BlogEthics: Obligation or Privilege?

   No one must blog anymore than anyone must read a blog. If a blogger has nothing to say, he/she should not feel obligated to say it.

   A blog is much like a credit card. A credit card is good to use for credit but very bad to use for debt. When one allows a thirty day credit account to become a high-interest debt, it is not the “same as cash.” A blog can be a good place to visit friends, venture out with thoughts and write about things that concern us. When a blog becomes a mandatory daily exercise tied to a high hit count it may lose its value.

   For instance, aintsobad is a Christian-based blog with certain standards of investigation and comment that would be unacceptable elsewhere. If Christianity itself is seen as unacceptable and unanswerable the only motivation to try it (as to read aintsobad) is individual need. That is, to come to Christ (and remain and grow; to convert) is the result when one finds something of personal value. Psychologists study “conversion” syndrome, only to find one can describe the incident of conversion much more readily than  plumb the depths of its issues. Long-term conversion differs as much from short-term conversion (attention getting, escape, release of anxiety) as night does from day.

   When men reject the old Calvinism, for instance, we believe we decide against fatalism, when, in fact, we actually make a memory of providence. In providence, God is not so much a determinist as a history-arranger. So long as I am revealing my absolutist stance, let me say the providential answer is the “only way” to answer the skeptic’s questions about life, including destiny.

   That is, in the face of tragedy of epic proportions, or sin of heinous portent, or atrocity of colossal potence, the skeptic accepts no answer. The providentialist we leave to hold the proverbial bag. He must come to some answer. The skeptic may stop at the grave. The providentialist must wrestle with the horrors men impose on men and nature.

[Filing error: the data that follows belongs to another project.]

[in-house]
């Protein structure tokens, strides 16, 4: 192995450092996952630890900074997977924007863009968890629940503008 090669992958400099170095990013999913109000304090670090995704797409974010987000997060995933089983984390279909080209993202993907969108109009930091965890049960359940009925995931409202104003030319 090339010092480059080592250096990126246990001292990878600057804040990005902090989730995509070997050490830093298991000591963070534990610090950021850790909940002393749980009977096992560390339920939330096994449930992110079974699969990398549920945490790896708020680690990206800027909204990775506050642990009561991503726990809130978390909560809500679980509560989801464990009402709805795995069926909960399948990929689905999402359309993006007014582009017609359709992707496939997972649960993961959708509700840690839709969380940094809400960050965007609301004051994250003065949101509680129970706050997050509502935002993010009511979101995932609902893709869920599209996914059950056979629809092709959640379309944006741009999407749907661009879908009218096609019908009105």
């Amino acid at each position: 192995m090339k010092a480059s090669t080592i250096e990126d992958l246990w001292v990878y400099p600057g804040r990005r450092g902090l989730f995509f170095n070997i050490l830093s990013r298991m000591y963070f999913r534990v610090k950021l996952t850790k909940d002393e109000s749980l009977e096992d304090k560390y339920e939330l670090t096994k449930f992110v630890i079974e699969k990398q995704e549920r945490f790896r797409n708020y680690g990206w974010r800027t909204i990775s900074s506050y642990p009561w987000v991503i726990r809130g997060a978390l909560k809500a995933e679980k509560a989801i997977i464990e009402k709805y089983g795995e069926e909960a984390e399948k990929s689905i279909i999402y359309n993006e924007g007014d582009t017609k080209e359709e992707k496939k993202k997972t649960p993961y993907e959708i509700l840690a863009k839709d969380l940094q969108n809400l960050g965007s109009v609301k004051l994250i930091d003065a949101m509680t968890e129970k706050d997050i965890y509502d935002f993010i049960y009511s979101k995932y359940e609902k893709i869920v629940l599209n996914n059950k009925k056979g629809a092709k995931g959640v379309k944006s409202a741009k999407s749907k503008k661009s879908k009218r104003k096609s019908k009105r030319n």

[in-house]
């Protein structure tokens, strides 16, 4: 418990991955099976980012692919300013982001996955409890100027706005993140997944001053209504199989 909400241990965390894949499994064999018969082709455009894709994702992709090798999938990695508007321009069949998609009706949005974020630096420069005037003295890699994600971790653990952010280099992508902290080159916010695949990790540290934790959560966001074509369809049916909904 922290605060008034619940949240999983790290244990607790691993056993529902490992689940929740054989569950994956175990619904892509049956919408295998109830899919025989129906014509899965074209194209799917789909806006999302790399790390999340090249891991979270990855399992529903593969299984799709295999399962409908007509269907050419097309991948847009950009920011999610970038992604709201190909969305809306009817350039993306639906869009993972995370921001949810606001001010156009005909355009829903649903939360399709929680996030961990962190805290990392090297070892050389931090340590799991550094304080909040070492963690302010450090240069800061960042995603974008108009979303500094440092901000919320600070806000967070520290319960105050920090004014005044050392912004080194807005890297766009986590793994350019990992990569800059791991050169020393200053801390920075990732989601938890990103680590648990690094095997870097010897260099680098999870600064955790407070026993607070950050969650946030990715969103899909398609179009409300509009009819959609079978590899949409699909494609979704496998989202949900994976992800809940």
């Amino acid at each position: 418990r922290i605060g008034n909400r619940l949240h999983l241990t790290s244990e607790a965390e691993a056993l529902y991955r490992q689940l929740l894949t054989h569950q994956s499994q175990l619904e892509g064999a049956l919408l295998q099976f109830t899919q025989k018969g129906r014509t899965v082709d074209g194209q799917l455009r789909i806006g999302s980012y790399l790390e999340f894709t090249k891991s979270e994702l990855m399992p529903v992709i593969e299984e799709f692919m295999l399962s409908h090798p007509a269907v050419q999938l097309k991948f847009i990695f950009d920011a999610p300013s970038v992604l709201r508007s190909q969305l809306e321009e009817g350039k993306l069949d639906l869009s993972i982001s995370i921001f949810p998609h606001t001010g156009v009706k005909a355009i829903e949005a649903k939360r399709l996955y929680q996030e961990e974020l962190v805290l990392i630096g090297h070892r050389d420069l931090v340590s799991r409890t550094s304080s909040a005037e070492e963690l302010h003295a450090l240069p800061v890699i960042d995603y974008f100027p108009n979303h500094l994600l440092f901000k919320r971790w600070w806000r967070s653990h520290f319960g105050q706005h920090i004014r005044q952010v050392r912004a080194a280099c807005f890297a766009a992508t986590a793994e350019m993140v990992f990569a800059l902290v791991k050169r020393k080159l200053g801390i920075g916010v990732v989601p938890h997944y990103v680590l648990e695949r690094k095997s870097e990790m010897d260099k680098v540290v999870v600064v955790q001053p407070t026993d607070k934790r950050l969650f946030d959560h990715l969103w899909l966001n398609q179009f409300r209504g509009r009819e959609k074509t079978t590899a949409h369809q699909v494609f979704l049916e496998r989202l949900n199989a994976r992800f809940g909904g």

The difference between the skeptic, the fatalist and the providentialist may simply be seen as this: the providentialist sees what occurs as a result of action dependent on the intention of a determinative being with an active will, interrelative to the variables of human thought. The skeptic sees a random universe, the fatalist sees coming anarchy/catastrophe (easy enough to expect in this sphere) as the expected end to every action.

   No? There is a 5.8 billion dollar supercollider about to be turned on in France after twenty plus years of construction. Some believe the natural consequence of enacting the collider will be the creation of a black-hole that will inhale all of earth and indeed, the solar system, if not the galaxy. Talk about your fatalism. Trust the French to destroy the earth.

   If the earth will die in August, perhaps one could invest in some personal pleasures in July. What happens, however, to paraphrase the old song, if I see you in September?

   The race is not always to the swift, nor the battle to the strong but that is always the way to bet. Don’t bet on an early or easy end. You are more likely to live longer out in eternity than in time now.

   So, Christians do more than villify evil for the sake of a skeptical good conscience, if Christ-like we be in truth. Christians war against evil, in word and deed. We invoke the terrible justice of God against evil, our own, or borrowed evil.

   Why may we (must we) do so? We may because the “judgements of the Lord are true and righteous.” We must (or may) because the attributes we see in God are those we wish to see in ourselves and in our fellows.

   Any life, then, is privilege. Any corrective is obligation but joyful obligation. The first is the wind and the latter the whirlwind. We start in the wind. We calm the whirlwind.

   Aintsobad is one of those intolerant, exclusive screeds one keeps as a “guilty pleasure,” I think. We argue here for Christian conversion and cannot wait to see it occur among Christians. Our thoughts move toward that purpose, regardless the direction our reading or experience takes us.

*For the sake of readers who find me somewhat wordy, please understand I had time to revise this post and deleted fifty words.

*No dictionaries were injured during the writing of this post.


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